Where it’s used: Triclosan is an anti-bacterial agent, preservative and deodorant. It is commonly used in baby care products including body wash, shampoo and toothpaste1.
Why it’s harmful: Triclosan is a known endocrine disruptor, especially thyroid and reproductive organs, and a skin and respiratory irritant3. Some studies also warn that Triclosan may be contributing to creating antibiotic resistant bacteria.
What parents can do: Avoid any products listing Triclosan or its synonyms, particularly anti-bacterial products. Where possible, choose certified toxic-free products.
3. Formaldehyde and formaldehyde-releasing preservatives (FRPs)
Where it’s used: Formaldehyde is a preservative added to products to prevent microbials such as mould forming. It is commonly found in baby wash including soap and liquid wash1. It can be directly added to a product or released through another preservative, known as FRPs2.
Why it’s harmful: Formaldehyde is a probable human carcinogen and has been linked to allergic reactions including skin irritations1, respiratory issues, headaches and nausea2. In Australia, Bronopol is an FRP used in baby soap and shampoo with continued exposure leading to severe allergic reactions in some infants2.
What parents can do: Avoid any products listing Formaldehyde, Bronopol or their synonyms. Where possible choose certified toxic-free products.
Where it’s used: Parabens are the most widely used preservative in skincare products. They easily penetrate the skin and can be found in baby soaps, body washes, shampoos and moisturisers.
Why it’s harmful: Parabens are neurotoxins and have been linked to reproductive toxicity, hormone disruption and skin irritation3. Parabens have also been detected in human breast cancer tissues, suggesting a possible association between parabens in cosmetics and cancer5.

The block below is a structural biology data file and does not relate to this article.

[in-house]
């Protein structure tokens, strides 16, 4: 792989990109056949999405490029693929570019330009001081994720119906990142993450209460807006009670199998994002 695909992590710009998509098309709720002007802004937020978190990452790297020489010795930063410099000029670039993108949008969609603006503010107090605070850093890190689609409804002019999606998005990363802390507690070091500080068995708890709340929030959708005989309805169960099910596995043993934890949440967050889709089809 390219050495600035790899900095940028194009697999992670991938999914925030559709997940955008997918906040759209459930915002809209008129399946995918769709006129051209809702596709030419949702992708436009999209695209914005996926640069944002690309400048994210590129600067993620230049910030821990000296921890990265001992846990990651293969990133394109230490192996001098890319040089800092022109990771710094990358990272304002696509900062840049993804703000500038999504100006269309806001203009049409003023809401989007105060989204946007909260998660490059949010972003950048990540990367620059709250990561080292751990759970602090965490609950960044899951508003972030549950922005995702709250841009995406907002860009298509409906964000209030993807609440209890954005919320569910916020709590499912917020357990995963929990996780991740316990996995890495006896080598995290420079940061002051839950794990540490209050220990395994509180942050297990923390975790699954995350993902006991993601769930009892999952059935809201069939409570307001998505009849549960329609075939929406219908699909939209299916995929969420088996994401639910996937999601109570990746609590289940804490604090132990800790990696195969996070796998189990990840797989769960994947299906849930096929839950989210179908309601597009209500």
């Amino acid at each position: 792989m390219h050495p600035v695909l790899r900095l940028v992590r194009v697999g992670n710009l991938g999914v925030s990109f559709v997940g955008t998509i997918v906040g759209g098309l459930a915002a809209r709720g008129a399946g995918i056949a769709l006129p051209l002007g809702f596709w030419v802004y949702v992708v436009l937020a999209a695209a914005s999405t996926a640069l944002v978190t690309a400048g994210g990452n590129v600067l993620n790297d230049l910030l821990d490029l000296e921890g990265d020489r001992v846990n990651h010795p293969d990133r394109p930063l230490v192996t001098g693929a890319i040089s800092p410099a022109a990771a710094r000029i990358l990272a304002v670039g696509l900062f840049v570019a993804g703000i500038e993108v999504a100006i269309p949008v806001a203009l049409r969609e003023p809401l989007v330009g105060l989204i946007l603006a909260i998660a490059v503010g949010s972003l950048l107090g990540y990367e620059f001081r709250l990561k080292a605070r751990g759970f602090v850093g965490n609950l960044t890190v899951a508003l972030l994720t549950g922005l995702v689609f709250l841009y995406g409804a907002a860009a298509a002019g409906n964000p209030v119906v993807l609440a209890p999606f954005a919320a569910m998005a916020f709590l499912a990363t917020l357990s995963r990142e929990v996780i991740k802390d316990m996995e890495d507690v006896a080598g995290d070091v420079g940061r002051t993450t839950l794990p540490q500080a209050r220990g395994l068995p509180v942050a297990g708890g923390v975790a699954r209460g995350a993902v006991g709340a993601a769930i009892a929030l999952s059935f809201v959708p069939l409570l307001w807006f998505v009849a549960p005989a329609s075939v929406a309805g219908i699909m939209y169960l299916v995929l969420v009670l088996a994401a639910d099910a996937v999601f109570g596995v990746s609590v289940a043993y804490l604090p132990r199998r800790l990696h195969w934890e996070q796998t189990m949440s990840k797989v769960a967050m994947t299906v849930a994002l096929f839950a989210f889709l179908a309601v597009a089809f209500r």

What parents can do: Avoid products listing Parabens and its synonyms. Where possible choose certified toxic-free products.
Where it’s used: Phthalates are plastic softeners used in food packaging and disposable nappies. Phthalates are also in PVC used to make vinyl flooring, bath mats and shower curtains8. Certain types of phthalates also appear in fragrances. Phthalates have been found in infant formula, breast milk and packaged foods6.
Why it’s harmful: Phthalates are endocrine disruptors. Endocrine disruptors mimic human hormones and have varying impacts depending on the timing of exposure, with fetal development, infancy and early childhood especially critical windows6. Phthalates have been linked to serious adverse health issues including reproductive malformations in baby boys, neurodevelopmental disorders such as lowered IQ and ADHD, and asthma and allergic reactions6.
Phthalates are banned in teething rings and toys with a suckable/chewable component intended for children up to 36 months, but are still used in disposable nappies7 and PVC/vinyl products8.
What parents can do: Avoid products with fragrance, perfurme or parfum. Look for non-vinyl products made of natural fibres and consider using modern cloth nappies rather than disposable.
Further steps to avoid harmful chemicals